“Yo Hablo Como Yo Quiero: Being Bilingual at Horace Mann”

Neeva Patel, Staff Writer

Ana Aguilar (11) discussed her experience learning Spanish in school as a native speaker in her Unity Week workshop titled “Yo Hablo Como Yo Quiero: Being Bilingual at Horace Mann.” Associate Director of the Office for Identity, Culture and Institutional Equity (ICIE) Bri’ana Odom advised the workshop and World Languages Department Chair Pilar Valencia’s Studies in Spanish class attended.  

Aguilar started the workshop with an activity: viewers were given the task of translating basic English words such as “cake”, “coat”, and “straw” into Spanish. While some students learned that cake in Spanish is “torta”, others used the word “pastel” or “tarta.” As someone who speaks Mexican-Spanish, Aguilar herself uses “pastel” when referring to cake. The point of the activity was to show how words change depending on what kind of Spanish you know or have been taught, Aguilar said. 

When Aguilar took Spanish in sixth grade, she found that students in her class would correct her if she used a word that was different from the definitions the class had been taught, she said. “When I am put in situations like these, I feel like my own culture is being corrected, and that I need to prove my identity to my peers,” she said. 

Students have also compared themselves to Aguilar, stating that they are “more Hispanic than her because they speak Spanish better”, although they fail to realize there are multiple ways to speak the language, she said. 

Not only have students made Aguilar feel uncomfortable about speaking Spanish, but teachers have also acted annoyed when she corrects their pronunciation on certain words, she said. “One time in class we were talking about cities in Mexico and my teacher referred to Oaxaca as o-ax-a when it is actually pronounced wuh-ha-kah,” she said. When Aguilar corrected them, her teacher blankly stared at her and proceeded to mispronounce the word, she said. Schools should focus on embracing linguistic differences rather than treating them as incorrect, Aguilar said.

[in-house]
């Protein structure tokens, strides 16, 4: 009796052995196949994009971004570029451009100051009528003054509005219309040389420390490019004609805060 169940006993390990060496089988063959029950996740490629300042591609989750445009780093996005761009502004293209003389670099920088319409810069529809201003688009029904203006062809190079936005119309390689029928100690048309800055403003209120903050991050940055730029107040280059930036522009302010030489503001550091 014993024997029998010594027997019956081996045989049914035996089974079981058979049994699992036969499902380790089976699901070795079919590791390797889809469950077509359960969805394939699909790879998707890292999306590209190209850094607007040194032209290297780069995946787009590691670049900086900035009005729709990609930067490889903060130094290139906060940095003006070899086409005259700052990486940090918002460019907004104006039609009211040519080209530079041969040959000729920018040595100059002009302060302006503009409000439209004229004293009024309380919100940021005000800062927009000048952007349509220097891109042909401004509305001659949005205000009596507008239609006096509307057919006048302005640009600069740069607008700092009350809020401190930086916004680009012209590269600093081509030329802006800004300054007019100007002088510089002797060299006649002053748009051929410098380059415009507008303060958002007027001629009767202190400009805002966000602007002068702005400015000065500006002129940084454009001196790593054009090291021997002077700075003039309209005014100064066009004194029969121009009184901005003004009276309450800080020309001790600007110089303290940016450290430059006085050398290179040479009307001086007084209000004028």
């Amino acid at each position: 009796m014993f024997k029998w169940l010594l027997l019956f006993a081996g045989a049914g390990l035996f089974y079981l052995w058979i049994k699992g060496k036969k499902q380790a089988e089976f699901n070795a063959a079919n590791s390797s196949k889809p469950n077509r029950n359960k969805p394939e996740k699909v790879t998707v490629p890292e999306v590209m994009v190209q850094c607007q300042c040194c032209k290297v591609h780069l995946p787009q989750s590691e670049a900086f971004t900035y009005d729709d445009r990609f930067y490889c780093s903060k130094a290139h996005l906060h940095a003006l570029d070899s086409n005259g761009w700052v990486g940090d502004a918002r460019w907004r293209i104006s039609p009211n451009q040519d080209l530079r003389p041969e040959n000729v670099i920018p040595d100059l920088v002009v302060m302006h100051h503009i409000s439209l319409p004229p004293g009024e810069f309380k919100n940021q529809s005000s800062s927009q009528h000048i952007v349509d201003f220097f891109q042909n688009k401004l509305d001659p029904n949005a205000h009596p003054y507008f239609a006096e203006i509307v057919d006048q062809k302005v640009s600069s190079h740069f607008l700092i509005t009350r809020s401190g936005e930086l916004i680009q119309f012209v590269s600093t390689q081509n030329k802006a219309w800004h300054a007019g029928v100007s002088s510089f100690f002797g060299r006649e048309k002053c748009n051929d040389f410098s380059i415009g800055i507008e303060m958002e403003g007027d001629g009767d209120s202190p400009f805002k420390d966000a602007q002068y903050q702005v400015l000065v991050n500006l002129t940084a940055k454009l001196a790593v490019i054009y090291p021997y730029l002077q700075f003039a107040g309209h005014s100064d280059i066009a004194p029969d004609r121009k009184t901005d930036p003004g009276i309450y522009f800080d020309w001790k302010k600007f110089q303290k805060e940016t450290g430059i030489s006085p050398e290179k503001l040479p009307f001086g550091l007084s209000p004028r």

The second part of Aguilar’s workshop pointed out the biases that people, especially Americans, can have when it comes to the Spanish language. “The Spanish in our schools is usually connected to whiteness  because many people from Spain identify as white, and Catalan Spanish is often deemed ‘proper’,” Aguilar said. Catalan Spanish isn’t more formal than the Spanish spoken in other countries, and Aguilar hopes that students don’t correspond this formality with correctness, she said. 

Another problematic idea Aguilar found while completing research for her workshop was the prejudice towards Latines evident in schools. One of Aguilar’s presentation slides showed a picture from CNN of an activity that a school gave their students in their Spanish class. The sheet directed students to translate sentences like “you are Mexican and ugly” and “you are pretty and American”. “A lot of people don’t know that issues like this are happening at schools around the country, so including this piece of news really contributed to my presentation,” Aguilar said. 

Malcolm Furman (11), a student in Valencia’s class liked how Aguilar’s presentation used a combination of personal experiences, as well as outside research, he said. “I liked listening to Ana’s perspective because there are a lot of bilingual people in our school and I am sure that a lot of other people are encountering similar experiences,” Furman said. 

Leaving the workshop, Furman is more aware of the fact that there are different types of Spanish vocabulary and grammar in different countries around the world and no type is “incorrect”, he said. “I walked away with a better understanding of the experiences of bilingual people taking language classes at our school,” he said.